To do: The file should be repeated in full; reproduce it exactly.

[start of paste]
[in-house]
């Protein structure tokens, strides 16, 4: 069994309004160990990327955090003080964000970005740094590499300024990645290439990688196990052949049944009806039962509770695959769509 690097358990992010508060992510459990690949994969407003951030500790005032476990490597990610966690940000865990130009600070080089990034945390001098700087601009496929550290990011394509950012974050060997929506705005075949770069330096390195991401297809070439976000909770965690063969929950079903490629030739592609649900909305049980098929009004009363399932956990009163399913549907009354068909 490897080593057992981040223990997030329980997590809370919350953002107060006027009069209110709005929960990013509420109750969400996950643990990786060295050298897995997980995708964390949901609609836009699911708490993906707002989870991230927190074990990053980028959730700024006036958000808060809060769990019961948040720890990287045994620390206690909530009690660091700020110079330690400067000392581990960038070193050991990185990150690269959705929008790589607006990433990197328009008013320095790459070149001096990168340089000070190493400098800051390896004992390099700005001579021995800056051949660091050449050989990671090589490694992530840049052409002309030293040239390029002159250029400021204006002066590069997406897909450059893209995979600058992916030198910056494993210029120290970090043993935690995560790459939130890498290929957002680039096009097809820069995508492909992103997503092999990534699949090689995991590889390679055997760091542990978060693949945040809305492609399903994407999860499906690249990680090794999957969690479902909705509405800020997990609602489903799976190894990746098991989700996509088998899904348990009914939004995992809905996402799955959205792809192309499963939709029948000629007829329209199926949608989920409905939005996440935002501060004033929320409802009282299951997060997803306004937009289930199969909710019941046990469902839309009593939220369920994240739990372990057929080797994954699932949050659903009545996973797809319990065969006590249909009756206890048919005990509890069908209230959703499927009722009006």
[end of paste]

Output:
[in-house]
């Protein structure tokens, strides 16, 4: 069994309004160990990327955090003080964000970005740094590499300024990645290439990688196990052949049944009806039962509770695959769509 690097358990992010508060992510459990690949994969407003951030500790005032476990490597990610966690940000865990130009600070080089990034945390001098700087601009496929550290990011394509950012974050060997929506705005075949770069330096390195991401297809070439976000909770965690063969929950079903490629030739592609649900909305049980098929009004009363399932956990009163399913549907009354068909 490897080593057992981040223990997030329980997590809370919350953002107060006027009069209110709005929960990013509420109750969400996950643990990786060295050298897995997980995708964390949901609609836009699911708490993906707002989870991230927190074990990053980028959730700024006036958000808060809060769990019961948040720890990287045994620390206690909530009690660091700020110079330690400067000392581990960038070193050991990185990150690269959705929008790589607006990433990197328009008013320095790459070149001096990168340089000070190493400098800051390896004992390099700005001579021995800056051949660091050449050989990671090589490694992530840049052409002309030293040239390029002159250029400021204006002066590069997406897909450059893209995979600058992916030198910056494993210029120290970090043993935690995560790459939130890498290929957002680039096009097809820069995508492909992103997503092999990534699949090689995991590889390679055997760091542990978060693949945040809305492609399903994407999860499906690249990680090794999957969690479902909705509405800020997990609602489903799976190894990746098991989700996509088998899904348990009914939004995992809905996402799955959205792809192309499963939709029948000629007829329209199926949608989920409905939005996440935002501060004033929320409802009282299951997060997803306004937009289930199969909710019941046990469902839309009593939220369920994240739990372990057929080797994954699932949050659903009545996973797809319990065969006590249909009756206890048919005990509890069908209230959703499927009722009006």